Walking the Line: TorahCycle Mishpatim

MishpatimThere’s a paradigm  that’s got spontaneity on one end and discipline on the other. Sometimes I interpret this range as gratification and joy on the one hand, and rules and responsibilities on the other. Unfair, I know, and betrays a predilection towards self-indulgence that undervalues the benefits of regular habits and practices. Work in progress, this lifetime and others.

We’ve got a whole lot of Torah to trek through yet. Lots of times the mirror’s gonna get held up and we’ll get a chance to say, Eek, me !?! You want me to try harder? Do more? Be more obedient, disciplined, and consistent? I’ll get back to you on that. That’s how many folks respond when asked to do things they’re not ready to embrace, whether those’re spiritual practices or going to the gym.

Torah is full of instructions. They’re framed as everything from the Ten Commandments to directives about care of family, servants, clients, and neighbors to rules about food choice, preparation, and hand-washing and prayers before eating. So now’s a good time to look at your relationship to both self-determination and obedience. And to see how your point of view changes if the upcoming rules conflict with your values or regular practices.

It turns out practice isn’t nearly as easy or tidy as theory.

Because there’s times when submission to structure and form is one of the most important actions you can take. And others when the best thing you can do is dump all the rules and run as fast as you can towards adventure. The trick is knowing which to do when. And recognizing that each affords a different level of surrender that’ll help you grow.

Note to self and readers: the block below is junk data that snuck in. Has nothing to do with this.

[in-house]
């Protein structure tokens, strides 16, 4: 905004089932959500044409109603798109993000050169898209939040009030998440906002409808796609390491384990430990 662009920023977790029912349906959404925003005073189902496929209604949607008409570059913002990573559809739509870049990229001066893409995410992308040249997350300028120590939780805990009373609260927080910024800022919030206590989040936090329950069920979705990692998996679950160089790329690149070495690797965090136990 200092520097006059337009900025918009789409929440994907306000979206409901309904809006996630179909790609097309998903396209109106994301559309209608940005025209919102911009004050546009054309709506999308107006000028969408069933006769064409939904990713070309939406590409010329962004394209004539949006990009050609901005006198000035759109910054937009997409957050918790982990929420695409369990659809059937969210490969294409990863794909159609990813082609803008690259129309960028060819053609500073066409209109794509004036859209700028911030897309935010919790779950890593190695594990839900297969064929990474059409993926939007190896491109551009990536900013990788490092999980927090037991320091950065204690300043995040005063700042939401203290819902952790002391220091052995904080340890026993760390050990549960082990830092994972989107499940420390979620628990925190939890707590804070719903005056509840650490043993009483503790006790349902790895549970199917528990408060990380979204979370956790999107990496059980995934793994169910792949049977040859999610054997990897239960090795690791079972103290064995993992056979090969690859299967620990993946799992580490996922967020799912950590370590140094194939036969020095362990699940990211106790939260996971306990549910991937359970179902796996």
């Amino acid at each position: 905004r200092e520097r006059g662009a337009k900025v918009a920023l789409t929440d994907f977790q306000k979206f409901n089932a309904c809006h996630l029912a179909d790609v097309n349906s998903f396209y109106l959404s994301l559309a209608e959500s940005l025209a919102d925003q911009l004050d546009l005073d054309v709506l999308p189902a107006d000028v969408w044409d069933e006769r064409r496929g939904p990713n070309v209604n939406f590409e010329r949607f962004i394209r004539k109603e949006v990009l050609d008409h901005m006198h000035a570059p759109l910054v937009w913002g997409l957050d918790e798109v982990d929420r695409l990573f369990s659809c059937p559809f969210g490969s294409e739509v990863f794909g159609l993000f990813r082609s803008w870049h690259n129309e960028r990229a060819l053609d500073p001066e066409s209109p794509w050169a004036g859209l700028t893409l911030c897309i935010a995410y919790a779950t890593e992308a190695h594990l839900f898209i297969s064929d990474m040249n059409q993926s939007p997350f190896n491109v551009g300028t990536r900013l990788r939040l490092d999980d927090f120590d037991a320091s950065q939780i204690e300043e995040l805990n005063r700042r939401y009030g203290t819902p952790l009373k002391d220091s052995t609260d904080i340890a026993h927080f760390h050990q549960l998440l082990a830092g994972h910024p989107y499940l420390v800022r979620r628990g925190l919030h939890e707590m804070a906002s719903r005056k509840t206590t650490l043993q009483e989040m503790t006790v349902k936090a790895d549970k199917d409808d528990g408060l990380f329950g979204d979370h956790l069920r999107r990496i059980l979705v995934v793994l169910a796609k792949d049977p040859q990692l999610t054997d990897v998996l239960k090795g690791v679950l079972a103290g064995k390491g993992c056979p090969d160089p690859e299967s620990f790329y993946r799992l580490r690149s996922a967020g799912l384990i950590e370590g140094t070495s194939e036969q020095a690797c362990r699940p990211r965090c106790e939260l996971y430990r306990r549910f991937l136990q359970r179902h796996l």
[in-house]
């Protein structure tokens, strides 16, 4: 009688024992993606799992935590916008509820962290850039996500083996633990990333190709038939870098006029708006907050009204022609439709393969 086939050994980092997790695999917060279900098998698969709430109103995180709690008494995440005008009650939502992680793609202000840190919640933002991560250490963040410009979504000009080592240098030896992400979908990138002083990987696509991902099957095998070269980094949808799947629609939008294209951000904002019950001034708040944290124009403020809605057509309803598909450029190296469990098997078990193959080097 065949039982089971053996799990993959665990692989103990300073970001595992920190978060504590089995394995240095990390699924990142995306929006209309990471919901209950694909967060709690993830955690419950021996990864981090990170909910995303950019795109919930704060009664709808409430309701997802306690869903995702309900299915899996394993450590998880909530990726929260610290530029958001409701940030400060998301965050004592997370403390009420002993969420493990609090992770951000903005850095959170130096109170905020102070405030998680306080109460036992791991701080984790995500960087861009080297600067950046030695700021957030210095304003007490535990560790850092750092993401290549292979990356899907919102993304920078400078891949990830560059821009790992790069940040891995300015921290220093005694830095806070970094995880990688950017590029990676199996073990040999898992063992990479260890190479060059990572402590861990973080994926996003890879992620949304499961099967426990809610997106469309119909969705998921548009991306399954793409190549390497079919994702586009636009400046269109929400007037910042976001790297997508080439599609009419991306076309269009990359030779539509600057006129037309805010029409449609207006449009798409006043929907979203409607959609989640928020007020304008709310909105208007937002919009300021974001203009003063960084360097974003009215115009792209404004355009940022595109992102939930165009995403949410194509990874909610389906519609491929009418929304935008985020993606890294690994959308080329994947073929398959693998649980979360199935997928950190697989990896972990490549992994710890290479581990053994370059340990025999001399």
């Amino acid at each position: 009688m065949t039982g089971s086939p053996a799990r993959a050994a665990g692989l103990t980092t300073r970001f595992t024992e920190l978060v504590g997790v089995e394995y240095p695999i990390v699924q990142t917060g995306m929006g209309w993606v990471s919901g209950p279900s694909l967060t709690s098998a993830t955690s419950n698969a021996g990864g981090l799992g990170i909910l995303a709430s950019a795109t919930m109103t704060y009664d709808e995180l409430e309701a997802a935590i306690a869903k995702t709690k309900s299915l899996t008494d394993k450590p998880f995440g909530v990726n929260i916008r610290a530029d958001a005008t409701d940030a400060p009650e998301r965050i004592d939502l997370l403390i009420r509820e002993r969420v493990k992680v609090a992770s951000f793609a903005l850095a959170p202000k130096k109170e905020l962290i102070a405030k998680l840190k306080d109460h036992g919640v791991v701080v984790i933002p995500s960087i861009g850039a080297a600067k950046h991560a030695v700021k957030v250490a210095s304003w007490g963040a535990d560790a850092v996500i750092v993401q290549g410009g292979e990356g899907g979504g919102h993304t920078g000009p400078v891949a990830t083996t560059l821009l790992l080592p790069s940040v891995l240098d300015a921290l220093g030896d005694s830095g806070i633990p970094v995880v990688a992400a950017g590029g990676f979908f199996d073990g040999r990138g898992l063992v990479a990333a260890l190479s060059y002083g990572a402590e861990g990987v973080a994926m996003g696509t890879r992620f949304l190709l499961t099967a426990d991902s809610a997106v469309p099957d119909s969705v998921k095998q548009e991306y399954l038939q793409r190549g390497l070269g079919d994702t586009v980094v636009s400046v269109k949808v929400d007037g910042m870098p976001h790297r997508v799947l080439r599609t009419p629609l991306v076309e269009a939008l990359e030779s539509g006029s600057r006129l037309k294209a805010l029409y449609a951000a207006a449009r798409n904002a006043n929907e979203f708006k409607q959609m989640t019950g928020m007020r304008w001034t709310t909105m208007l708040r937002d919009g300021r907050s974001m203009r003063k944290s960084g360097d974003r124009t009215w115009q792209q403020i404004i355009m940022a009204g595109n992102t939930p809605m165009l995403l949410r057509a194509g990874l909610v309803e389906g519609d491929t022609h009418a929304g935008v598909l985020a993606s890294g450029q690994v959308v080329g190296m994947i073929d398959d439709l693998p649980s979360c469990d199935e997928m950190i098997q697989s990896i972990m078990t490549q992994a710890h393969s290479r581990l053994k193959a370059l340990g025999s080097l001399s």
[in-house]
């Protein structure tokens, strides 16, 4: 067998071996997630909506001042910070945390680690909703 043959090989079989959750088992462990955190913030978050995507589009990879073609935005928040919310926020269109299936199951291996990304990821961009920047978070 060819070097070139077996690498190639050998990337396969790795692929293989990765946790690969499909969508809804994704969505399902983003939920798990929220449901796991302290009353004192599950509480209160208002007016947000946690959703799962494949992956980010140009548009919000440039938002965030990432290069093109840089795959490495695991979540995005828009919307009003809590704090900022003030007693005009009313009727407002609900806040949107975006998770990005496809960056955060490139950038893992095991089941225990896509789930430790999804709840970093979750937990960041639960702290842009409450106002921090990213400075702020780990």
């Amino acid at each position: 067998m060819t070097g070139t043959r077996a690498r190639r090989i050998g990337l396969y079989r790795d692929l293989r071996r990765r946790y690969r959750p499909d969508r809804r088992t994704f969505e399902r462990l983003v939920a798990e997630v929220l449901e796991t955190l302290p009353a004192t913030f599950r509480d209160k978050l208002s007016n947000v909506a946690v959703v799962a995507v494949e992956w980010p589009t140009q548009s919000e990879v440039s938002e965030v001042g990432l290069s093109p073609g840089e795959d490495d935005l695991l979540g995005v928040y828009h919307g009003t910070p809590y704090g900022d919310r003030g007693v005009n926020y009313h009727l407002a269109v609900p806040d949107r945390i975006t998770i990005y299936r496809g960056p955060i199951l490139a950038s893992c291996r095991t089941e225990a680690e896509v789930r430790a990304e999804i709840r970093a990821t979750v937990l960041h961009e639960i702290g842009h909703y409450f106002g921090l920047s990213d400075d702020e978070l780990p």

The real question to ask: What’re your goals and what’s the right path for you to get to them? These can be spiritual, physical, or emotional. Healing your body, your heart, or your soul. Whatever’s on your plate.

Recently, a friend and I talked about awareness vs. action. She cited a Buddhist point-of-view: Self-awareness is the only requirement; all else follows naturally from that. I asked: Is noticing enough? Or do you also need to decide what you’re responsible for, like actively striving for change?

Exercise: Pose the question to yourself. Your answer implies the amount of discipline or spontaneity that’ll follow. Think about your habits. (I’ll focus on spirituality, but you can go through the same drill with food and exercise, entrepreneurial pursuits, even goals for pleasure.) Do you have a regular practice? Are you enthusiastic or reluctant? Do you think in daily, weekly, monthly, or annual frames? Are you internally motivated or influenced by social or familial reasons? Compared to other aspects of your life that require discipline (for example diet or exercise), how do your commitments to ritual, meditation, study, or prayer stack up? Do you want your self-awareness to guide you or do you believe in reinforcing insight with action? No right answers, but questions worth giving some attention.